Freedom Summer Future Part Of Anniversary Conference
Fifty-five years ago this summer, hundreds of student volunteers trained at Western College in Oxford (now part of Miami University) before heading south for the Mississippi Summer Project to register voters and set up Freedom Schools. Miami University and the National Underground Railroad Freedom Center are partnering to mark the 55th anniversary of Freedom Summer with "Freedom 55," a mini conference exploring history and the future.
The two day conference includes discussion about the Freedom Summer movement and eyewitness accounts from participants. It also includes a session with Rena Evers Everette, daughter of civil rights pioneers Medgar and Myrlie Evers, as well as Lisa McNair, sister of Denise McNair, who was killed in the 1963 Birmingham church bombing, who will talk about the events through their eyes.
The conference aims to look forward, too, according to Miami University Professor of Global and Intercultural Studies Rodney Coates. He tasked several students with presenting a panel titled "Freedom Summer Future." They researched problems the African American community faces in today's society, along with possible solutions.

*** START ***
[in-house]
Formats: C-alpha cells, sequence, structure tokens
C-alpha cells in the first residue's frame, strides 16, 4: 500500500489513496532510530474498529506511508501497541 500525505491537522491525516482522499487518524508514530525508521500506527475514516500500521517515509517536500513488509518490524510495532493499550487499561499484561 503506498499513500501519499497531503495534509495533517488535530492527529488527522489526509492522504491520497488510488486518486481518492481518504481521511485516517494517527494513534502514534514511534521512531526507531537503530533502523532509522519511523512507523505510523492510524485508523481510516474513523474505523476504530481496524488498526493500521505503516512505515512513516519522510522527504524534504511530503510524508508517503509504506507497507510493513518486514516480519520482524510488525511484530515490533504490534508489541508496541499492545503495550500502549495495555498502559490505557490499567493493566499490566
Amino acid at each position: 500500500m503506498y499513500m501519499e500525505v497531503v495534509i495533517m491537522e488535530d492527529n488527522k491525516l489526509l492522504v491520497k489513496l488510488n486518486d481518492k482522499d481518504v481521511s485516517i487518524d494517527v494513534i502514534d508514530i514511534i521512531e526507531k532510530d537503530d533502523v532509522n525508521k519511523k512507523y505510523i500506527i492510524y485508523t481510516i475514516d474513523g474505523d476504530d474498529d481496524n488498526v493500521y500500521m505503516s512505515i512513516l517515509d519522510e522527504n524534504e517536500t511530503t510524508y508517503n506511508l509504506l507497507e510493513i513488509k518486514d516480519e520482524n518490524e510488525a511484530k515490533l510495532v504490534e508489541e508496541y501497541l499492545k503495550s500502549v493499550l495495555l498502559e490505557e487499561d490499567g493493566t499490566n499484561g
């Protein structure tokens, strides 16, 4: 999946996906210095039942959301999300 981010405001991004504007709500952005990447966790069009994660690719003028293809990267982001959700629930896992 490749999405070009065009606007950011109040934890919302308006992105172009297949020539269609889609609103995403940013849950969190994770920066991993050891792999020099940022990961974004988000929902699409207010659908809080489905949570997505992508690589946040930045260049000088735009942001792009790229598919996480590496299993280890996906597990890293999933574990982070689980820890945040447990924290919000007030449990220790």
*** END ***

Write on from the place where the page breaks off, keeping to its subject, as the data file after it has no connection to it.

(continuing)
"The idea is for it really to be future focused from students now taking what has happened in the past and what the whole point of the conference is and how we can move into the future," says Lauren Poythress, a senior majoring in psychology and black world studies. "It's, 'How do we put the message behind that movement into what could be done today; if we were to start a new movement with college students making a difference and changing society, what would that look like for us now?' "
The student panel includes a student moderator and each of the three panelists will focus on an area with which they identify.
Poythress, an African American woman from Carmel, Indiana, plans to attend law school after graduation and become an attorney. She prepared for the panel by researching statistics surrounding black female lawyers, challenges they face and how those issues are being addressed.
She was surprised by what she found about minorities in the legal profession in general.
"I knew there was a reason I wanted to be a lawyer and make a difference in my community because I didn't see a lot of lawyers that looked like me, whether that be in television or overall media portrayals, but the actual statistics were in the last nine years, the percentage has stayed the same. I think that surprised me."
Poythress describes her research and preparation for the conference and her studies in general under her mentor, Professor Coates, as being very helpful as she prepares to go into the legal field.
"It helps me realize those problems now so that maybe when I graduate or am in law school I can start to change what I found."
The Freedom Summer Future panel is at 1 p.m. on Saturday, Nov. 2. You can find a full schedule and more information on the conference website.